MediaNet member Ruth McGarahan writes:
I’ve been a Christian for 26 years. Dad’s a vicar, mum’s an RE teacher and I’ve got a theology degree from Oxford. All of which are, quite frankly, a recipe for disaster if put into the wrong hands – my hands.
After a lifetime of Christian striving, I was struck afresh last year by the sheer grace of God, the utter worthlessness of our human offering and the total sufficiency of Jesus’ sacrifice.
It had been a fairly rough year – I’d experienced a string of seemingly unanswered prayers culminating in two close friends dying. At the end of a ministry session, where I’d been praying for members of my youth group and witnessed God do incredible things in their lives, I had a mini meltdown. I started screaming (in my head!) at God, demanding to know why he never seemed to do anything I asked. I proceeded to list my religious accolades, reminding him of my unswerving (likely!) faithfulness. I was starting to wonder if he had genuinely forgotten about me or perhaps thought I was no longer worth bothering about, when someone came to pray for me. That someone was my little sister. 5 years my junior and most certainly not what you’d call a striver (and that’s generous!), she has the most incredible gift of hearing God. As she was praying and I was getting more and more agitated, she started to read from Isaiah 49:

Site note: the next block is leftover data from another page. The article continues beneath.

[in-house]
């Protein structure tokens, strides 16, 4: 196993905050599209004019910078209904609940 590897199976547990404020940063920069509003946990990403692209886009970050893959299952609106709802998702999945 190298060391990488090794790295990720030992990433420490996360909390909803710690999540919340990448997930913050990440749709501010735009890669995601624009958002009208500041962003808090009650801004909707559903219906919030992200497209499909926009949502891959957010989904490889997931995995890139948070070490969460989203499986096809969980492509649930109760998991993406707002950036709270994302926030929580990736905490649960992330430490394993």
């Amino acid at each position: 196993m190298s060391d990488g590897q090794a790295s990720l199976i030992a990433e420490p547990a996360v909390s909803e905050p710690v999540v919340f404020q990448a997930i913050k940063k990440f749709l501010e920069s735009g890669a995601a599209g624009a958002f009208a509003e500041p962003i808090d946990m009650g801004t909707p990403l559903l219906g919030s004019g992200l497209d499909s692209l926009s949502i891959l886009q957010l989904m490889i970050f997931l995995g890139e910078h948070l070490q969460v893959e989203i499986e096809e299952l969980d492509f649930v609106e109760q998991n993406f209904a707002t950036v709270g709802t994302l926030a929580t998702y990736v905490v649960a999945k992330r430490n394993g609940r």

V4 “But my work seems so useless! I have spent my strength for nothing and to no purpose…
V14-16 Jerusalem says, “The Lord has deserted us; the Lord has forgotten us.”
“Never! Can a mother forget her nursing child? Can she feel no love for the child she has borne? But even if that were possible, I would not forget you!â¨ See, I have written your name on the palms of my hands. Always in my mind is a picture of Jerusalem’s walls in ruins.
As you can imagine, I was swiftly removed from my pit of self-righteous, self-centred, self-pitying despair and started to focus instead on the only One who had the power to remove me.
Of course, I still lapse into wholly unhelpful, totally unbiblical striving, but I’m trying to constantly remind myself that the elder brother could learn a lesson from the prodigal. Like the prodigal, I need to be overwhelmed by His incredible love and undeserved grace and prostrate myself before my Heavenly Father. It’s time to give up my vain ambitions, my desires, my selfish longings and trust unswervingly in His sufficiency, His cross, His redeeming power. He is enough and without him I am nothing.
Everything else is worthless when compared with the infinite value of knowing Christ Jesus my Lord. For his sake I have discarded everything else, counting it all as rubbish, so that I could gain Christ and become one with him. Phil 3v8-9